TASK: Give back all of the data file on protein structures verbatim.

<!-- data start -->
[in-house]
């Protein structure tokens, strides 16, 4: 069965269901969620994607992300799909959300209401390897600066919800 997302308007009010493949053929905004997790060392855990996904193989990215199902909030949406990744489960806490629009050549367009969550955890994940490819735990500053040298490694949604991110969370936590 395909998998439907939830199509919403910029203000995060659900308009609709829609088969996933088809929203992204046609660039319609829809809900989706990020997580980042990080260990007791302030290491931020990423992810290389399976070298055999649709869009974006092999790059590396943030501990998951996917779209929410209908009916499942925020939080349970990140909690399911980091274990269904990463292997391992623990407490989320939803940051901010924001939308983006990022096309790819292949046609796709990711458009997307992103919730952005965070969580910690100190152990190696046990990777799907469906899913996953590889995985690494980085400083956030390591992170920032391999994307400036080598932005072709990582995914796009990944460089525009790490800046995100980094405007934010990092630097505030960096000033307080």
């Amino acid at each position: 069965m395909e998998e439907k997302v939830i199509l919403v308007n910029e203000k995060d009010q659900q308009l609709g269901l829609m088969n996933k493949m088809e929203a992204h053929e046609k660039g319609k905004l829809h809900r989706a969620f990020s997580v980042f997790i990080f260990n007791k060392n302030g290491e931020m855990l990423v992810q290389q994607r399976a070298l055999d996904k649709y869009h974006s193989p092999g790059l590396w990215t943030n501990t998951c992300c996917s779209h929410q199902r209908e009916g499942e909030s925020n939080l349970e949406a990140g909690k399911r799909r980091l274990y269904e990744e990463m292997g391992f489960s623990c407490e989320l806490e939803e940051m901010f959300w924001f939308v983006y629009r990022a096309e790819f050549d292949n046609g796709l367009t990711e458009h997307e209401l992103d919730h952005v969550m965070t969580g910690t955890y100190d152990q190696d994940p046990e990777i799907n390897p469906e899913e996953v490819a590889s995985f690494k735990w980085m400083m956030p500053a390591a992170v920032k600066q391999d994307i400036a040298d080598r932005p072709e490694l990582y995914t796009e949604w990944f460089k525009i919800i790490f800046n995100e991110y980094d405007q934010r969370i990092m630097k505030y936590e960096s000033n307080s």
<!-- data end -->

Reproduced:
[in-house]
């Protein structure tokens, strides 16, 4: 069965269901969620994607992300799909959300209401390897600066919800 997302308007009010493949053929905004997790060392855990996904193989990215199902909030949406990744489960806490629009050549367009969550955890994940490819735990500053040298490694949604991110969370936590 395909998998439907939830199509919403910029203000995060659900308009609709829609088969996933088809929203992204046609660039319609829809809900989706990020997580980042990080260990007791302030290491931020990423992810290389399976070298055999649709869009974006092999790059590396943030501990998951996917779209929410209908009916499942925020939080349970990140909690399911980091274990269904990463292997391992623990407490989320939803940051901010924001939308983006990022096309790819292949046609796709990711458009997307992103919730952005965070969580910690100190152990190696046990990777799907469906899913996953590889995985690494980085400083956030390591992170920032391999994307400036080598932005072709990582995914796009990944460089525009790490800046995100980094405007934010990092630097505030960096000033307080």
């Amino acid at each position: 069965m395909e998998e439907k997302v939830i199509l919403v308007n910029e203000k995060d009010q659900q308009l609709g269901l829609m088969n996933k493949m088809e929203a992204h053929e046609k660039g319609k905004l829809h809900r989706a969620f990020s997580v980042f997790i990080f260990n007791k060392n302030g290491e931020m855990l990423v992810q290389q994607r399976a070298l055999d996904k649709y869009h974006s193989p092999g790059l590396w990215t943030n501990t998951c992300c996917s779209h929410q199902r209908e009916g499942e909030s925020n939080l349970e949406a990140g909690k399911r799909r980091l274990y269904e990744e990463m292997g391992f489960s623990c407490e989320l806490e939803e940051m901010f959300w924001f939308v983006y629009r990022a096309e790819f050549d292949n046609g796709l367009t990711e458009h997307e209401l992103d919730h952005v969550m965070t969580g910690t955890y100190d152990q190696d994940p046990e990777i799907n390897p469906e899913e996953v490819a590889s995985f690494k735990w980085m400083m956030p500053a390591a992170v920032k600066q391999d994307i400036a040298d080598r932005p072709e490694l990582y995914t796009e949604w990944f460089k525009i919800i790490f800046n995100e991110y980094d405007q934010r969370i990092m630097k505030y936590e960096s000033n307080s």